May 30, 2000

The American TV network NBC recently featured the defamatory anti-Christian movie Inherit the Wind. This film version—starring Oscar winners Jack Lemmon and the late George C. Scott—is the fictionalized account of the famous Scopes “monkey trial” of Dayton, Tennessee. Unfortunately, millions of viewers probably will take Inherit the Wind as a true depiction of the actual trial. (The film’s title, by the way, comes from Proverbs 11:29.)

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The trial’s 75th anniversary is being celebrated this year by secular humanists, who still believe that the court proceedings showed the intellectual bankruptcy of the Christian faith. As our Creation magazine reprint (below) reports, however, the transcript of this “trial of the century” actually reveals how bankrupt evolution “science” was back in the ’20s. In fact, almost all of the evidence put forward at the trial—and added to the court transcript and printed in the newspapers—has been thrown out today, even by evolutionists themselves.

The NBC movie Inherit the Wind bears little resemblance to the real trial, but most viewers would not know that. For example, the opening scene has the science teacher—a heroic, noble, and handsome character—arrested in the middle of a science lesson on evolution. In reality, the real Scopes was not that upright: he never taught evolution, but lied that he had. He was a willing “guinea pig” to test the laws of Tennessee that, at the time, forbade the teaching of evolution.

Christians caricatured

The film portrays most of Dayton’s Christians as sanctimonious, strutting, intolerant, and mean-spirited. This includes scenes when the science teacher is burned in effigy and when the town’s spiritual leader, Rev. Brown, rants like a lunatic against evolution. (The Christian/creationist lawyer also suffers a mental breakdown in the courtroom at the end of the film.) Actually, the residents of Dayton were generally quite hospitable.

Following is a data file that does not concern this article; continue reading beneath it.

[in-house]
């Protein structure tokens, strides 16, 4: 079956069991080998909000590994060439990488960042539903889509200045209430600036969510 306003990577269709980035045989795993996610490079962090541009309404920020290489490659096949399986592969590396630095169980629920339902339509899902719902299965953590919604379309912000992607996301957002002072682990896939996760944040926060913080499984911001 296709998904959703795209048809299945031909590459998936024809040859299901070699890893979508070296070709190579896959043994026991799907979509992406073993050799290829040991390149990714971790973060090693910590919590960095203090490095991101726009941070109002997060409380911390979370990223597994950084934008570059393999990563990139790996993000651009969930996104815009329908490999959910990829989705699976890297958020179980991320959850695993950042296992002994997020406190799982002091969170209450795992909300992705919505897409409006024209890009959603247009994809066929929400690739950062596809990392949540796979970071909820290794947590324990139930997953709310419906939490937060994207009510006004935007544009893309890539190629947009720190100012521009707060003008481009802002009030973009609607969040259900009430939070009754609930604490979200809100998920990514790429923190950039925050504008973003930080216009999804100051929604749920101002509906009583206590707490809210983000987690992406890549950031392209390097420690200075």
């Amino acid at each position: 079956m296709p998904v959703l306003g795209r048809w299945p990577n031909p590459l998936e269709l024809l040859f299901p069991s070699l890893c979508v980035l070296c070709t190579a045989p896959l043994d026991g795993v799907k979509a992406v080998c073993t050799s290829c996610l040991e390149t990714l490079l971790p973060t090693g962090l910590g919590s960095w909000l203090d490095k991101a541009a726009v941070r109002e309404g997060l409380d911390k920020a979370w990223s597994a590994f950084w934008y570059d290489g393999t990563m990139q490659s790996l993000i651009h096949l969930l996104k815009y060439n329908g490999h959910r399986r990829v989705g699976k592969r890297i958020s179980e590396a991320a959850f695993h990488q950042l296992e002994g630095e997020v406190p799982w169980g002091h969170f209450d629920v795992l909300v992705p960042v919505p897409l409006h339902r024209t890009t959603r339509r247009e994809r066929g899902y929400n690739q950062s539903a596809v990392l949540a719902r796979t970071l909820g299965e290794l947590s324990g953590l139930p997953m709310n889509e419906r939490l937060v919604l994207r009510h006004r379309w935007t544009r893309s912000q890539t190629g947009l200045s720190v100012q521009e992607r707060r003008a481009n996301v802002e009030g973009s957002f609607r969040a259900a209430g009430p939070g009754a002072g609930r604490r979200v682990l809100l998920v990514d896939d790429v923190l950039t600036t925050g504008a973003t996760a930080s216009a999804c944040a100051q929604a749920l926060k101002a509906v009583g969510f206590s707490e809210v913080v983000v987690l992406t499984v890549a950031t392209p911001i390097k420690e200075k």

The script also portrays Christians as ignorant and anti-intellectual for believing the Bible. A Baltimore newspaperman says that the town’s “intellectual quotient is zero.” Christians are shown unable to defend their faith regarding such topics as Joshua’s account of a long day, a young age for the Earth, etc. or to mount any challenge to the “incontrovertible” evidence for evolution. (See our Q&A section for answers.)

The real lessons to be learned from the Scopes schoolroom

The film got one thing right, however. It is indeed a “crime” to unfairly censor an opposing view in the classroom. Seventy-five years later, the lesson of the Scopes trial is lost on secular humanists, who today seek to censor any evidence or interpretation of that evidence that would be contrary to the dogma of evolution.

For Christians, the lesson to be learned from the Scopes trial is that we must obey the Apostle Peter’s command (1 Peter 3:15) to be able to give answers for our faith. It’s not surprising that more than one historian has said that the poor defense of the Christian faith in 1925 led to a general decline of the influence of Christianity in the United States, so much so that many now call America a “post-Christian” nation.

For further reading on this topic, read the 1997 Creation magazine article featuring an historical analysis of the Scopes Trial entitled Inherit the Wind.

Published: 14 February 2006